Last season, a targeting foul caused an automatic ejection and 15-yard penalty. If instant replay determined that the hit was not targeting, the ejection was rescinded but inexplicably, the 15-yard penalty remained. Now, if officials determine via instant replay that the hit is not targeting, both the ejection and 15-yard penalty are overturned.
Will we see a decrease in targeting penalties upheld that weren't targeting penalties in the first place?
For games that don't have the option of instant replay (if a game is not televised and there is no video available), referees can review a first-half targeting penalty at halftime. If a targeting penalty is overturned at halftime, the player ejected in the first half of the game is allowed to return for the second half.
Other rule changes of note, courtesy of the National Football Foundation and College Football officiating:
LOW HITS ON QB
• Much like the NFL, there is now a low hit policy in place for quarterbacks. Roughing the passer (15-yards) now "prohibits the defense from making forcible contact at the knee or below to an opponent who is in a passing posture." Defenders can still wrap-up below the knees, but they must not lead with the shoulder, helmet or forearm into the quarterback's lower leg. Much like targeting, this will be interpreted by officials, so there's a good chance we'll see a couple iffy low-hit roughing the passer calls this season if a player is being blocked toward the ground and attempts to tackle the quarterback.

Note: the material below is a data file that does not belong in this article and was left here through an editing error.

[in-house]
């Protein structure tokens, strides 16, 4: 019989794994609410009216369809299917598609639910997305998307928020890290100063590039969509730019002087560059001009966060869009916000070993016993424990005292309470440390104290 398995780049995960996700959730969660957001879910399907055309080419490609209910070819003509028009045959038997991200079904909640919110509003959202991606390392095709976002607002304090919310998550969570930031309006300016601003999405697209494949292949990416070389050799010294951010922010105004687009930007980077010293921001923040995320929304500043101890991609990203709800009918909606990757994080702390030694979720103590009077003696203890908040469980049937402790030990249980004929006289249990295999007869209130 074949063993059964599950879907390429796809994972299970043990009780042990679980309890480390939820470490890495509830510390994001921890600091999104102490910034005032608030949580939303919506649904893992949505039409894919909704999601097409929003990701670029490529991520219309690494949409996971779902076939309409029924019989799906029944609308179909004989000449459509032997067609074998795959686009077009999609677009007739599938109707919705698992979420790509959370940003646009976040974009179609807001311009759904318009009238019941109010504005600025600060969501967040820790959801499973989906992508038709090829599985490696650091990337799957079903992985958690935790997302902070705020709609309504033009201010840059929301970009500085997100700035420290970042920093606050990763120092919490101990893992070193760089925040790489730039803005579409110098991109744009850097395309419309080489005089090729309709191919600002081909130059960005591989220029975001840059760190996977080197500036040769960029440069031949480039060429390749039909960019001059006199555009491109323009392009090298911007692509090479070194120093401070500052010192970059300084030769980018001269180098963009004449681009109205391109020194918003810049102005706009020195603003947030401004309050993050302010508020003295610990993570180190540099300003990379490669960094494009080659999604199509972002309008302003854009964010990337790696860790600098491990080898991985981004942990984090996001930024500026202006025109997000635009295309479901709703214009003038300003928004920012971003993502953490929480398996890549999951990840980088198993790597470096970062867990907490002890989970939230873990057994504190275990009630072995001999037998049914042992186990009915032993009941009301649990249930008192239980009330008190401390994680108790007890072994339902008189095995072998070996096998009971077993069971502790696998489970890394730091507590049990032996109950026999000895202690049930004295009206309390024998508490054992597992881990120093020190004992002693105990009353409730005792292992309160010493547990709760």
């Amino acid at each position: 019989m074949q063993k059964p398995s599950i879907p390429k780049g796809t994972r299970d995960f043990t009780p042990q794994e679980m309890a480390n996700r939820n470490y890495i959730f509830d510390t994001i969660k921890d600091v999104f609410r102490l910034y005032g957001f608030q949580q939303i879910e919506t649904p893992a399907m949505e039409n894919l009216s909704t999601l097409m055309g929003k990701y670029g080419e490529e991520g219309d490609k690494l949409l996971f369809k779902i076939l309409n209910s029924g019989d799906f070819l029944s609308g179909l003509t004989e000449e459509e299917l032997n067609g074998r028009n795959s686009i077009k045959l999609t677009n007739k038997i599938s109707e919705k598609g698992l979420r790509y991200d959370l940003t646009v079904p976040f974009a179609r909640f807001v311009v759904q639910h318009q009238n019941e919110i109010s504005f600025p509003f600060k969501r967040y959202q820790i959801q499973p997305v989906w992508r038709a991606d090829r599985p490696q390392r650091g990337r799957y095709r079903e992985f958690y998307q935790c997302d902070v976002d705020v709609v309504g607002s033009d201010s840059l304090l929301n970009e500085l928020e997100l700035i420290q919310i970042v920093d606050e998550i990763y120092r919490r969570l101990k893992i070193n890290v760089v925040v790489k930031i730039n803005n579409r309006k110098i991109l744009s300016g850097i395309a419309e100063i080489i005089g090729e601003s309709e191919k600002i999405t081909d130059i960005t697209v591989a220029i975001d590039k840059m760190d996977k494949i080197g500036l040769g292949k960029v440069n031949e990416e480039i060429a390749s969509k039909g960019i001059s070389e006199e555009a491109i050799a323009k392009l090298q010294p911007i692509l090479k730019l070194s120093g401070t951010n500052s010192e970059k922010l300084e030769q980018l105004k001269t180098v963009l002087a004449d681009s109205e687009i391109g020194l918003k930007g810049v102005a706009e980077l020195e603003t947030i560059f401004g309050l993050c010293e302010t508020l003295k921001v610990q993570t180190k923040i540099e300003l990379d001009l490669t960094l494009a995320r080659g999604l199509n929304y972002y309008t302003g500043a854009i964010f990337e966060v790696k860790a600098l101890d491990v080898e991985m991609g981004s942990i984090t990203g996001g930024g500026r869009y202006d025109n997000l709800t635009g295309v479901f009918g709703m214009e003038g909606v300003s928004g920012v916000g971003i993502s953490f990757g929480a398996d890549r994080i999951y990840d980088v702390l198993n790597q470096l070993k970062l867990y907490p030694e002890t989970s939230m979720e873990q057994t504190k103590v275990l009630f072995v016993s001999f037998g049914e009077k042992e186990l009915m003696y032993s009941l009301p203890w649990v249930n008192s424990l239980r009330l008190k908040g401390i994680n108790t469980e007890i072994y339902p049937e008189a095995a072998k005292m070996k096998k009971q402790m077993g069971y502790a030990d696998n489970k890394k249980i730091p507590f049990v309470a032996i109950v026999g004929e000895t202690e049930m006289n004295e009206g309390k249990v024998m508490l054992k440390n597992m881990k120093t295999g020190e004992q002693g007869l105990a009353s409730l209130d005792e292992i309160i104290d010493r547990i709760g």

• Last season, Arkansas State was penalized twice against Auburn for wearing non-contrasting jerseys and having non-contrasting numbers on them. ASU drew the 15-yard penalty once at the beginning of each half. The second time, when Arkansas State was receiving the kickoff, actually resulted in a half-the-distance step off.
In 2014, the contrasting numbers rule penalty has effectively been increased. Before the game, if a team does not have numbers that "clearly contrast with the jersey itself" the referee will ask the team to switch. If the team does not comply, it will be charged a timeout. The referee will then ask at the beginning of each subsequent quarter, meaning a non-compliant team could be charged four of its six timeouts for wearing the jerseys.
POINTS OF EMPHASIS – SIDELINE BEHAVIOR
According to the NFF and CFO, there will be two points of emphasis in officiating this year as well, including the management of players and coaches on the sidelines and player behavior. The NFF says closer attention will be paid to enforcing the sideline rule and officials will be firm about calling unsportsmanlike conduct fouls.